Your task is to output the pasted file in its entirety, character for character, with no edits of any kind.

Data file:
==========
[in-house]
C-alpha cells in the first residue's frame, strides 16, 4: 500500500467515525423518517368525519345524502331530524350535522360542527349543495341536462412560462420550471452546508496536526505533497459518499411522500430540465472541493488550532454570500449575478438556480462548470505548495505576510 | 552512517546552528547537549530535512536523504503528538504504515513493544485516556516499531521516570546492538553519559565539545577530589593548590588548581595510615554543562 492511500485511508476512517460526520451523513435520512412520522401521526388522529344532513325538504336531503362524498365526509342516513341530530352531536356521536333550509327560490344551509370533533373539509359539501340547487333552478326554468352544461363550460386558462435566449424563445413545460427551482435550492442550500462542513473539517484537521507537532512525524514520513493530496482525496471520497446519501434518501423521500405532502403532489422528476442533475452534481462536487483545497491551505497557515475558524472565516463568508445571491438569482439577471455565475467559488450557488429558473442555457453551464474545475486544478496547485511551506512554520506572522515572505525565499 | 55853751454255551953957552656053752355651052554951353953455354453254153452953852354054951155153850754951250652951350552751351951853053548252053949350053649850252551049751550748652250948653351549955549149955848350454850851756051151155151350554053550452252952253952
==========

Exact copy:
[in-house]
C-alpha cells in the first residue's frame, strides 16, 4: 500500500467515525423518517368525519345524502331530524350535522360542527349543495341536462412560462420550471452546508496536526505533497459518499411522500430540465472541493488550532454570500449575478438556480462548470505548495505576510 | 552512517546552528547537549530535512536523504503528538504504515513493544485516556516499531521516570546492538553519559565539545577530589593548590588548581595510615554543562 492511500485511508476512517460526520451523513435520512412520522401521526388522529344532513325538504336531503362524498365526509342516513341530530352531536356521536333550509327560490344551509370533533373539509359539501340547487333552478326554468352544461363550460386558462435566449424563445413545460427551482435550492442550500462542513473539517484537521507537532512525524514520513493530496482525496471520497446519501434518501423521500405532502403532489422528476442533475452534481462536487483545497491551505497557515475558524472565516463568508445571491438569482439577471455565475467559488450557488429558473442555457453551464474545475486544478496547485511551506512554520506572522515572505525565499 | 55853751454255551953957552656053752355651052554951353953455354453254153452953852354054951155153850754951250652951350552751351951853053548252053949350053649850252551049751550748652250948653351549955549149955848350454850851756051151155151350554053550452252952253952